Eggs: 'Ovoiding' problems and other peculiarities
Seasoned keepers will know that eggs can present themselves in many shapes and sizes outside of the classic egg shape we expect but they will also know whether or not an unusual shape is an indication of something more sinister or not.
This article will cover odd-shaped eggs and other egg related occurrences that may concern keepers, why they are laid and any implications this may have. Where necessary it will also suggest how you might remedy the situation and get your hens laying a perfect ovoid again.
Usually the result of a hen’s age this can happen for one of two reasons. Firstly, as they get older, the albumen (egg white) becomes thinner and this makes it more difficult for a shell to be formed around the egg resulting in wrinkles. The other explanation is that as they approach the end of lay, they tend to produce bigger eggs which consequentially cause problems getting the shelled egg through the oviduct. As they attempt to lay the egg, which is still soft at this stage, it takes on a crinkled effect as it is pushed out.
As long as the chickens are fed a quality layers feed, have access to grit and shows no obvious health problems there is nothing that can be done to prevent a wrinkle shelled egg from being laid. They can still be eaten just the same as any normal egg providing there is no crack in the shell which could allow bacteria in. Any egg with a cracked shell should be discarded.
Wrinkling can also be the result of Infectious Bronchitis which can affect the hen’s ability to form a thick albumen. This can still happen years after the hen has had the viral infection.
Approximately a quarter of the size of a standard egg. There will be no yolk inside it, only the albumen. They are commonly known as Wind eggs.
This phenomena is usually caused by a ‘hiccup’ in the egg production process such as when a small foreign body gets into the system, is wrapped up in the albumen, then goes on to have a shell formed around it.
A hen will probably only lay one of these during her laying life; normal production is resumed immediately so there is nothing at all to worry about.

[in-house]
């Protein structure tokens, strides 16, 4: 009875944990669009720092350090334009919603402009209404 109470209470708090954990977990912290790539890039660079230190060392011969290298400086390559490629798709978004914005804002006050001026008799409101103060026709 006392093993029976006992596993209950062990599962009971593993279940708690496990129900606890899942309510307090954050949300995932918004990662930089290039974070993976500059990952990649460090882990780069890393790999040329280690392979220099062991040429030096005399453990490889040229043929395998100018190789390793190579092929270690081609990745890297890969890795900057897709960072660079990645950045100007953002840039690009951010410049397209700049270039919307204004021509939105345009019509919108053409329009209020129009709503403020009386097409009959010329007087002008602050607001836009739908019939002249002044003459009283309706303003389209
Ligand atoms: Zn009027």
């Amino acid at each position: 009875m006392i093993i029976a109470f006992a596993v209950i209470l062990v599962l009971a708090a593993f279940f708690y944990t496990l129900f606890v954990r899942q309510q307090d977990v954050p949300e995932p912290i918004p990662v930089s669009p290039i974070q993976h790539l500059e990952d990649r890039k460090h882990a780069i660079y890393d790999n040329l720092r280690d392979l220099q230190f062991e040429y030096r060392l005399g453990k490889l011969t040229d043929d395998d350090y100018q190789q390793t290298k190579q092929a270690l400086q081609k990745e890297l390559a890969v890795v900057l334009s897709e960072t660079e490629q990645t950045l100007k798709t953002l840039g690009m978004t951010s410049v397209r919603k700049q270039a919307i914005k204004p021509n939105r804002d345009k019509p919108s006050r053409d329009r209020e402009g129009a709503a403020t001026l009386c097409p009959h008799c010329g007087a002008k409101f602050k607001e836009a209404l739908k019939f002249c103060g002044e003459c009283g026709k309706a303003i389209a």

Double Yolk Eggs
These occur when two yolks are released into the ovary simultaneously, travel down the oviduct together and both get encased in albumen then the shell. Double yolkers or multi-yolkers are actually a fault in the reproductive system; should a double yolked egg be fertile there will be insufficient space for two chicks to grow. At least one chick if not both will die at an early stage.
Some shops request multi-yolk eggs from packing stations as buyers will often pay a premium for the novelty or simply because they like egg yolk. It is rare to find eggs with more than one yolk but the largest number ever found in one egg is nine!
Blood spots inside an egg are usually found in, or just next to, the yolk. Tiny blood vessels inside the ovary get broken and leave a small spot of blood as it passes into the oviduct. They are perfectly safe to eat.
Found in the white of the egg as opposed to the yolk are pieces of tissue from the lining of the oviduct and are usually brown in colour.
They tend to appear more in older hens or hens that are in poor health. Although not very appealing to look at meat spots can easily be removed using a spoon whilst cooking the egg. The egg itself is safe to eat.
Calcium coated shells
These looks like they have a white powder all over them. This happens because the egg stays in the shell gland for too long. Young hens do this if they become stressed in some way when they are ready to lay an egg.
Excess calcium is also seen as chalky white lumps dotted around the egg. These are not anything to be concerned about and usually as soon as this type of egg is laid the hen will revert to laying normal eggs.
Lashes or meat lumps
Lashes are part of the lining of the reproductive system which for some reason have broken away. The hen will pass it in the same way she lays an egg.
While this can indicate a health problems it also happens when a hen is ageing and coming to the end of lay. Generally you will find that if the hen is behaving normally and shows no signs of being unwell, you will get no more eggs from her. If, however, she does show signs of illness or has further problems laying eggs or lashes then it is always best to consult a vet.
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